THE Japan International Cooperation Agency (Jica) is ready to assist Baguio City in addressing the river-water pollution through the installation of modern septic tanks, an official of the agency said on Wednesday.

"Jica is ready to help. We need to do something and let us not make the cleaning of wastewater wait," Jica-Philippine Representative Takema Sakamoto said.

Jica and FujiClean, the Japanese manufacturer of the Onsite wastewater treatment system that can prevent the discharge of polluted and coliform-filled water to the creeks and waterways, conducted a workshop on wastewater treatment systems on Wednesday in cooperation with the City Environment and Parks Management Office (Cepmo) for a better understanding of the technology.

Sakamoto said that while the technology was designed for the needs of Japan, it can be adjusted for the Philippine setting.

"There is room for adjustment based on localized needs," he added.

Baguio was eyed as a possible program implementation site, with the city being the headwater of two major rivers – the Bued and Balili Rivers that traverse the provinces of Benguet and La Union.

The official urged the Environment Management Bureau (EMB) and the city government to look at the possible clustering of residential houses in poor communities and giving them clustered modern septic tanks, which is cheaper than having individual modern septic treatment systems.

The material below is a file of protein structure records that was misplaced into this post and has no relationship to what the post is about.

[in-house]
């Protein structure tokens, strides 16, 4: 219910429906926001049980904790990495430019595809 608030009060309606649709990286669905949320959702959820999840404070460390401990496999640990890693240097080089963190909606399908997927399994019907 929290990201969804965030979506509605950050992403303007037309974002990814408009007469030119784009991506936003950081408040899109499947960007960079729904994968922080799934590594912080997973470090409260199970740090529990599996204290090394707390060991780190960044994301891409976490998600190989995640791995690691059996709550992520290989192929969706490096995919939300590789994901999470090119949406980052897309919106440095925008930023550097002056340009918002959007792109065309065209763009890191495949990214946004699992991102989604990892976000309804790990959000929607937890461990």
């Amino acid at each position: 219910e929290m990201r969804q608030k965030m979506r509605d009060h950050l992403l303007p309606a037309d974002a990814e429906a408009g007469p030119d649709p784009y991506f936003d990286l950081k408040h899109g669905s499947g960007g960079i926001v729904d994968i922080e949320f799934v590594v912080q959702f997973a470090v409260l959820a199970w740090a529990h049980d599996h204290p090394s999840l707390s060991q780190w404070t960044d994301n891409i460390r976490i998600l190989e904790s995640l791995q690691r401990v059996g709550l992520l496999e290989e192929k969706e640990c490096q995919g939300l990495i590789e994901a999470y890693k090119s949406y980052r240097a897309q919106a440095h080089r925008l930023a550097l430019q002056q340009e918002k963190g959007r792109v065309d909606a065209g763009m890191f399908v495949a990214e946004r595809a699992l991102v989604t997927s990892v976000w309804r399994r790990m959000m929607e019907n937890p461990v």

"Jica cannot assist individual households but we can extend help to clustered beneficiaries," he added.

The clustered septic tanks, each measuring 2 x 2 x 2.5 meters, costs around P200,000 to P300,000 and can be used by 15 to 20 houses.

He also opened the idea of charging residents with environment and water fees to fund the onsite treatment facilities in households.

The FujiClean said its wastewater treatment system is embedded with components that clean and dissolve sludge, producing clean water that can either be buried on the ground or atop the soil.

Popular fast-food chains in Regions 1, 2 and 3 are currently using the technology in managing food waste, and reduce water pollution, the company said.

"We are lucky we are not formally charged otherwise we will be paying millions in environmental fees. We cannot forever delay action on this," Baguio Mayor Benjamin Magalong, during the program, said.

He said he has already sought a laboratory analysis of the water at the two rivers and found them to be more polluted than the Pasig River in Metro Manila.

In the 1980s, Jica helped the city government construct a sewerage treatment plant with a capacity of 8,600 cubic meters and a 57-kilometer pipeline servicing around 10,000 households and establishments.

However, with the city's population of 320,000 and an estimated 1.5 million tourists in 2019, the facility is no longer able to cope with the demand for wastewater treatment, also putting at risk of contamination of the city's water resources, Magalong added. (PNA)